Helen McNicoll, Marketplace, 1910
Oil on canvas, 63.8 x 77.3 cm
The Robert McLaughlin Gallery, Oshawa, Ontario
In Marketplace, McNicoll’s loosely and colourfully painted fruits and vegetables evoke the touches, tastes, and smells of a fall day at the market. The bright tones at the centre—pumpkins?—indicate the ripeness of the produce. The warm sun glints off the white buildings opposite, while the stand itself remains in the shade. This pictorial play of light and heat is echoed textually, perhaps humorously: a French shop sign in the background reads “Eclairage Chauffage”—“lighting, heating.”
In the middle ground, an interested shopper surveys the items available, while a busy saleswoman watches over her wares. McNicoll’s usual detached approach prevails. The viewer is given no detail in the figures, no clear narrative, and is positioned backstage, amid the mess on the cobblestones. The final impression is of a transient moment of everyday life captured for posterity by the artist. As such, it conforms to the goals of the Impressionist style McNicoll had embraced.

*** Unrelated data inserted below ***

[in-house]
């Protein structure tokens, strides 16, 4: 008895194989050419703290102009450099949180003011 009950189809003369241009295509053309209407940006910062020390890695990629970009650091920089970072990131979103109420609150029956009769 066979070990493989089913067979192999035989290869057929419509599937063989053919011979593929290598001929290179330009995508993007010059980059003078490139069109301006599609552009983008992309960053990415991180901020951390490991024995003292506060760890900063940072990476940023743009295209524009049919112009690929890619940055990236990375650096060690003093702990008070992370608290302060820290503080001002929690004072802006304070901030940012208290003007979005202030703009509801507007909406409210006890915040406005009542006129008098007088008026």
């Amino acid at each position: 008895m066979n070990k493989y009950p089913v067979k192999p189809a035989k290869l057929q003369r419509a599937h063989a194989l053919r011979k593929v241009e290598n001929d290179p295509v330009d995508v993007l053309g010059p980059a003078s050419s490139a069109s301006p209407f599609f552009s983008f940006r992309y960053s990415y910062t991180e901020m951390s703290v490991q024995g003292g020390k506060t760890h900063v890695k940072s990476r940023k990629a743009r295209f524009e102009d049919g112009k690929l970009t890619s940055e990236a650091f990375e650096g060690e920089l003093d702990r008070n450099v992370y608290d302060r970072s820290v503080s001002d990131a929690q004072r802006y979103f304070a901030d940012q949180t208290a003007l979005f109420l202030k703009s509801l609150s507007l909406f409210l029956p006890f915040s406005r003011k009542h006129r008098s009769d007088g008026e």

However, the crowd of people makes Marketplace different from the majority of McNicoll’s images, which have one or two figures at most; very few of her canvases depict urban subjects. This was typical both of female Impressionists, who were more restricted in their access to city streets and spaces than were their male colleagues, and of Canadian Impressionists, who for the most part showed little interest in the preferred urban scenes of their French peers.
Marketplace is one of several canvases McNicoll painted of rural market towns in Brittany and Normandy, including Market in Brittany, c. 1913, and In the Market, Montreuil, c. 1912. Although the details of her time in France are uncertain, it appears that she worked there on several occasions. Canadian exhibition reviews note with some pride that her paintings for the 1909–10 exhibition seasons were sent directly from France. Perhaps surprisingly, there is little evidence that she spent significant time in Paris, the undisputed capital of the art world at the time. Instead, McNicoll opted for locations on the northern coast and the south of France and worked at Grez-sur-Loing, an artists’ colony southeast of Paris that was popular with American and Scandinavian Impressionist artists.